What is Dim Reduction & Feature Selection
The Korean translation of this article is now available!
Why do we need features?
Roughly speaking, machine learning is a black box which maps from input to output data. This magic box is a learned function which can be either linear or nonlinear function of input. We can learn the function by using training data, but it doesn’t always work well.
Let’s consider an extreme case: we would like to predict the result of a baseball game (=output) based on the data of number of viewers (=input). Do you think it is possible to accurately predict the result with this input? It may not because the input contains not enough information to explain how output is generated.
As presented in the previous example, the performance of machine learning is highly dependent on the quantity and quality of data. The best input contains the right information which is neither insufficient nor redundant. Then, can we gather just right information from observation? It may be possible if we have perfect prior knowledge about the problem, but that is not the case in most situations because, in most cases, we are applying a machine learning technique because we don’t have enough knowledge about the problem.
Thus, what we usually do is to gather enough data. first (e.g., attach enough number of sensors to the object we want to observe), and figure out which one is useful or not later. The later process is called feature selection or feature extraction. This process is usually done before starting learning process (because it is a process to make a new input), so it is one of the core pre-process in machine learning structure.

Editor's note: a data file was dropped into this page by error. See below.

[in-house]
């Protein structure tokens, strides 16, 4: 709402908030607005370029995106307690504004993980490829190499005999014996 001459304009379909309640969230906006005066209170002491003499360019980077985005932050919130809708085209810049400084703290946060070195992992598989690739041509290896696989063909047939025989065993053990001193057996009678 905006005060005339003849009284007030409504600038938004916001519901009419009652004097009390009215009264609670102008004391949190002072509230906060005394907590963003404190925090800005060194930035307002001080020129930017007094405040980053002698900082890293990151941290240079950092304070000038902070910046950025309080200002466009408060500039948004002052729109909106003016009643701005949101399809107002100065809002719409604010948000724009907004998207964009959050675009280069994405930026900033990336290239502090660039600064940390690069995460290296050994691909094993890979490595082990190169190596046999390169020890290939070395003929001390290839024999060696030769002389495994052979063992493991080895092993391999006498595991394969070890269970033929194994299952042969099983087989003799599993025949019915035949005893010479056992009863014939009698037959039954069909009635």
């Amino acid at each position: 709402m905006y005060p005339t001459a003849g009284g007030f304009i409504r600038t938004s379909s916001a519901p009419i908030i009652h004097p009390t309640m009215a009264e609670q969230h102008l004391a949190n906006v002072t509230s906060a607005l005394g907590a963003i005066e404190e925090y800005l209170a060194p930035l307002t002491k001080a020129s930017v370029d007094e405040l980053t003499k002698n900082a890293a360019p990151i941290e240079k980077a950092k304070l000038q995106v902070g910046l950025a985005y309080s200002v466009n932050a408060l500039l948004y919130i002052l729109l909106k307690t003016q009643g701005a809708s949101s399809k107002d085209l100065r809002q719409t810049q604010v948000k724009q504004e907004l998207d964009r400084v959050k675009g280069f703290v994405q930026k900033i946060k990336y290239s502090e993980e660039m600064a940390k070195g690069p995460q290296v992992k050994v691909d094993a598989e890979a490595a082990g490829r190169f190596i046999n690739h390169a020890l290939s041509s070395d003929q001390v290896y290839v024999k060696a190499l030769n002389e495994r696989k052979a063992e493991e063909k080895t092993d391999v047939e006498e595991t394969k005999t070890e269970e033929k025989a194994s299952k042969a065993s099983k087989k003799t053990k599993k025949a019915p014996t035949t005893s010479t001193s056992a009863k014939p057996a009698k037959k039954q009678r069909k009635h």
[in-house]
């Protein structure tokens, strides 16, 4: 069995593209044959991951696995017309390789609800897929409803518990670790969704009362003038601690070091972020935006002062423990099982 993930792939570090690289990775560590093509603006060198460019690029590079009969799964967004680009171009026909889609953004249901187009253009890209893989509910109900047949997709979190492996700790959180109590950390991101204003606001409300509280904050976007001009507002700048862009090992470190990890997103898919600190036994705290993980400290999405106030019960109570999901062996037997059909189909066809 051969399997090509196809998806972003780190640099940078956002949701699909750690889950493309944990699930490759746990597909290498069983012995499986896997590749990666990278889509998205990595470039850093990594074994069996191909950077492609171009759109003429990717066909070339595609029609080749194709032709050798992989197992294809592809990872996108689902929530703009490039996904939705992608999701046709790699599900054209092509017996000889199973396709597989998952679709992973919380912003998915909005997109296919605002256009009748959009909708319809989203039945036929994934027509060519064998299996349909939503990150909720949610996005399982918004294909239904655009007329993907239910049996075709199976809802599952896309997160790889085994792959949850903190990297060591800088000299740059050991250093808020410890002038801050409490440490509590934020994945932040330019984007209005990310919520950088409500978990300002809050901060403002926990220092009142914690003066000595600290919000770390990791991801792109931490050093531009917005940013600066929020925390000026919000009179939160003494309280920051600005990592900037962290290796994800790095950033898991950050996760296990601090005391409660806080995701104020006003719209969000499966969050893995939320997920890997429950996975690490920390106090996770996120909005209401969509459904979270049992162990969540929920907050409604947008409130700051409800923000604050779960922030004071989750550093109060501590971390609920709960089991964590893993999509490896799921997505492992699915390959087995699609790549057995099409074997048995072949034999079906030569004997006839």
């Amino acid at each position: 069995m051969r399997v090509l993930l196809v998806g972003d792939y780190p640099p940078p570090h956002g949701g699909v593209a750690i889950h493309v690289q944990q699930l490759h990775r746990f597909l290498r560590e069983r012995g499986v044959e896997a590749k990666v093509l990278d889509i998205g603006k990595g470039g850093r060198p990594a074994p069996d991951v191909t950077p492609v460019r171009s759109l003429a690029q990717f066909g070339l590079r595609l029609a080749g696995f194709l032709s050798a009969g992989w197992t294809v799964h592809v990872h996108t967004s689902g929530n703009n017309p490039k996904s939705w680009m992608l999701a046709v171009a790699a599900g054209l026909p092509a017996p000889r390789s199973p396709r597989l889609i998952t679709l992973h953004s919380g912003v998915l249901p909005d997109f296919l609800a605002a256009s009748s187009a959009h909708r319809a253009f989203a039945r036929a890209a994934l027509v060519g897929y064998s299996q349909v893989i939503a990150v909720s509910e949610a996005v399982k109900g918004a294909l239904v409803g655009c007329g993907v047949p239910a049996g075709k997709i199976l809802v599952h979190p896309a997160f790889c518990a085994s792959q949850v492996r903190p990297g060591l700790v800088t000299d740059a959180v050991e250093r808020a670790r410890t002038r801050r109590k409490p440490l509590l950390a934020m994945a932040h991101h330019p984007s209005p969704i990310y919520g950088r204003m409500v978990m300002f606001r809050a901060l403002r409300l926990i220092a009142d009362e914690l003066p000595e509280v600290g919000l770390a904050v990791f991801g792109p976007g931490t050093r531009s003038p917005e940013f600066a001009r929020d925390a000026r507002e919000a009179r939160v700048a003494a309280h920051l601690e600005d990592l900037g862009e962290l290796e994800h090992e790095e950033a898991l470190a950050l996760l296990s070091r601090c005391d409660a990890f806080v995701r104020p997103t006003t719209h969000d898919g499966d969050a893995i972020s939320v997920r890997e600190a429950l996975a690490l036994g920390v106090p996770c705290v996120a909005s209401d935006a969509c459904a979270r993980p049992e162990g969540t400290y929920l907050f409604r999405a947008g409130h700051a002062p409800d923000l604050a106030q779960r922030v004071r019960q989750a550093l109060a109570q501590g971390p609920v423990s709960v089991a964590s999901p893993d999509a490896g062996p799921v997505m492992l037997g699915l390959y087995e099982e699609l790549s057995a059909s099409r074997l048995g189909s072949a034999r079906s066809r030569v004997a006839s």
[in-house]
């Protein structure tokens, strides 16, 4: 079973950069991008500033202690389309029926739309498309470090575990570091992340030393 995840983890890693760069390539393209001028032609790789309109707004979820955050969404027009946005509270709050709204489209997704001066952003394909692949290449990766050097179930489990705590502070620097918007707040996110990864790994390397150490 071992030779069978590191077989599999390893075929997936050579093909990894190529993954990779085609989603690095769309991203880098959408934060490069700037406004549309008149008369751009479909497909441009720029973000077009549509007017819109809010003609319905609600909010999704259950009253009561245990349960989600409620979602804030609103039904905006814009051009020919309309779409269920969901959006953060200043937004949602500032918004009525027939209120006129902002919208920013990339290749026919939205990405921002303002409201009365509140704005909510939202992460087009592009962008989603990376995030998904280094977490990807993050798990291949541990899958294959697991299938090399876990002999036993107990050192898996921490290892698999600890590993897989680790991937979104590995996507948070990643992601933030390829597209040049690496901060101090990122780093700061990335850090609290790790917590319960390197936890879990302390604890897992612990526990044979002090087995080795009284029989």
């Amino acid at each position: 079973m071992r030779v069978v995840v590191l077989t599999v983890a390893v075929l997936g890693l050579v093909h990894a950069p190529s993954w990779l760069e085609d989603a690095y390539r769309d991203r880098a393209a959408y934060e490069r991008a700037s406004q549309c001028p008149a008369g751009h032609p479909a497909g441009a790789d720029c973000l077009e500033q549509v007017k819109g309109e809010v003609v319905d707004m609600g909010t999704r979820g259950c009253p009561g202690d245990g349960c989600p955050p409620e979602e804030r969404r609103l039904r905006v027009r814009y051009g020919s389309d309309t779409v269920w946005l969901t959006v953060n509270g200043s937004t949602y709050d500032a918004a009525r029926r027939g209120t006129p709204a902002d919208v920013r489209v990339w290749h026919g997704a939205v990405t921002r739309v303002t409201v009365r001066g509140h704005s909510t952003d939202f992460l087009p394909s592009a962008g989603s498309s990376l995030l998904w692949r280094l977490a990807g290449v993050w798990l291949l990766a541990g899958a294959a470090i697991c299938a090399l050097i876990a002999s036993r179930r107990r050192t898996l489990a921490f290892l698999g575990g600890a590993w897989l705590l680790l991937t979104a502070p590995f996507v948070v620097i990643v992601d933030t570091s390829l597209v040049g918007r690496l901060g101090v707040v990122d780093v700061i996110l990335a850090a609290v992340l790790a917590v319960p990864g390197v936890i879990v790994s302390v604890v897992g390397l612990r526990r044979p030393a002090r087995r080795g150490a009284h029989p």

What is dimensionality reduction?
Let’s say now we have enough input which may be very high dimensional. For example, if you attach
m accelerometers to the subject’s body, you will get
3m dimensional data because each accelerometer measures
acc_x, acc_y, acc_z. Also if you gather the data during the time
t which is correspond to
n samples, what you will get is a
n by 3m matrix as your input.
As we mentioned before, we may not need all
3m features; some features may be redundant because they can be represented by a combination of other features. Thus we believe that the latent space which causes the observed samples may be much lower than the observation space. Figuring out the latent space based on the samples on the observation space is called dimensionality reduction process. (In this case, the samples can be considered as realizations of the points in the latent space.)
Before going further, I’d like to re-emphasize that dimensionality reduction technique is not just about compressing data or reducing noise of data. It is true that they are the effects that we can obtain from the dimensionality reduction process, but the main meaning of the process exists in finding the latent space which can explain the observed data well.
Feature selection vs. Feature extraction
There are two ways to reduce the dimension of the data: feature selection and feature extraction.